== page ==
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101-year-old World War II vet and his 73-year-old daughter both recover from COVID-19 at MD hospital

Hospitalman Aliah Kitsmiller, from Erie, Colo., prepares a patient for a computer tomography (CT) scan aboard the hospital ship USNS Mercy (T-AH 19) on Saturday, April 11, 2020. (U.S. Navy photo by Mass Communication Specialist 2nd Class Ryan M. Breeden)

Charles Barbier survived the Great Depression, World War II, and now, COVID-19.

The 101-year-old and his daughter, Kathryn Dean, 73, are both residents at Westminster Healthcare Center, Dean said. Each was diagnosed with COVID-19 and cared for at the center.

After being deemed recovered, they reunited for a Memorial Day celebration Friday, according to a spokesperson for the center.

“I feel very blessed that he survived, that I survived,” Dean said. “It’s a miserable, miserable disease.”

The healthcare center has had 83 positive cases, 10 of which were staff, according to spokesperson Beth DeFalco. As of Tuesday, all staff had recovered and only five residents still had COVID-19, she said. The center announced April 14 that four of the 116 residents had tested positive. Barbier tested positive April 10 and Dean on April 17, DeFalco said.

With COVID-19 behind them, Dean said she was thrilled to see her father again. They got together to take photos at the healthcare center.

“It was wonderful to see him,” she said. “He looked so good.”

Dean said her father served in the Army Air Corps in Ridgewell, England during the war. He was a mechanic and worked on B-17 airplanes.

Her father did not speak much of his service, but told her about a time when a B-17 called “Big Mike” crashed as it was coming in for a landing. Barbier and some of his friends dragged it out of the mud and rebuilt it, she said.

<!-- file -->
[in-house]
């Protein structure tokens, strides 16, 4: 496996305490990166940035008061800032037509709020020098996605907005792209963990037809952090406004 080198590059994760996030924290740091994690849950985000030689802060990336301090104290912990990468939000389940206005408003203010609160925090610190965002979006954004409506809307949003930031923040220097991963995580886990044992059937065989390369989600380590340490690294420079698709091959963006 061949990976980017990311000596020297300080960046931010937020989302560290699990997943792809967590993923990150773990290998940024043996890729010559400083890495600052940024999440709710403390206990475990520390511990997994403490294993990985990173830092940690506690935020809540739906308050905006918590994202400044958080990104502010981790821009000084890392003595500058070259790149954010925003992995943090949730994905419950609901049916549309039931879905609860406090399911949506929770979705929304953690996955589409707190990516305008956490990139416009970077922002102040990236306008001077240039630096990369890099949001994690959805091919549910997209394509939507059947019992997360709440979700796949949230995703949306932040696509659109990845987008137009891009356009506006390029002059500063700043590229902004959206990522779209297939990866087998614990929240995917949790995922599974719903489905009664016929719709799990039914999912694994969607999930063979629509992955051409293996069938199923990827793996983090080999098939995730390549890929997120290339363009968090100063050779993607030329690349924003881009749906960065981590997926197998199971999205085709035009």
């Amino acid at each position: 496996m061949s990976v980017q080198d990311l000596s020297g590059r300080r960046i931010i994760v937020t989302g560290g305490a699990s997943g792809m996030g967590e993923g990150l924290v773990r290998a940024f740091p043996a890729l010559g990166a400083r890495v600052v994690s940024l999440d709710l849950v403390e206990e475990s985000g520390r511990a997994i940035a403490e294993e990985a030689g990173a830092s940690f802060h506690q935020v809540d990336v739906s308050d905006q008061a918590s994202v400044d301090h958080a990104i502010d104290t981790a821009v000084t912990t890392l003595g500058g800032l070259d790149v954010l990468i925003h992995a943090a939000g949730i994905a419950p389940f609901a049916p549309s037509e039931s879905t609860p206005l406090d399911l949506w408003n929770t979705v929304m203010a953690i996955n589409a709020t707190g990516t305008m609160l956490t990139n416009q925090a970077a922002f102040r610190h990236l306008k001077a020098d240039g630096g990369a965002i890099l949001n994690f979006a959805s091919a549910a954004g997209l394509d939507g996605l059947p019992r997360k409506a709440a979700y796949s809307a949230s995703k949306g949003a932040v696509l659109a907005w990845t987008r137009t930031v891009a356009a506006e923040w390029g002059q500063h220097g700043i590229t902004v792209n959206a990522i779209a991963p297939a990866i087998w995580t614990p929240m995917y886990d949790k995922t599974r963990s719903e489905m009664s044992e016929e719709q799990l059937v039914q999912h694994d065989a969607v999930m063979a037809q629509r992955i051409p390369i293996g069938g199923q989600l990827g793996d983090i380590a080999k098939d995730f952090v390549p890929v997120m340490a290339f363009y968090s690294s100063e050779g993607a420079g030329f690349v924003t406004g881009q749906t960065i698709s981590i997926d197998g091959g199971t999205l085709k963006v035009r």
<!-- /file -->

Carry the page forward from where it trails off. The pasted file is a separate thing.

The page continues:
They renamed it “Frenchy’s Folly,” after Barbier. Dean said her father got the nickname Frenchy for being from New Orleans, Louisiana, where she also lived.

Dean’s sister Debra moved to Sparks, Maryland, which is how Dean and her father came to be residents of Westminster Healthcare Center.

Dean has a rare kidney disease that made it difficult for her to care for herself. She said the staff at the center were very caring and concerned for her and her father while they were fighting COVID-19.

During that time, she had a fever, headache, muscle aches, and pain in her eyes. Plus, she had to undergo dialysis three times per week. Because she is a dialysis patient, she was at high risk for complications from the coronavirus, including death, DeFalco said.

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Dean said her father had respiratory issues and a temperature that reached above his age of 101, but that his case wasn’t as bad as hers.

She said she does not wish the disease on anyone, and encourages people to wear masks and practice social distancing.

“If they don’t get it, they [can’t] spread it to somebody else,” Dean said. “It’s very serious. It’s nothing to play around with. It’s no joke.”

Dean looks forward to seeing her sister and nieces again when visitors are allowed. She said it’s lonely at times.

“Just take care of yourself, ’cause by taking care of yourself you’re taking care of other people, too,” Dean said.


© 2020 the Carroll County Times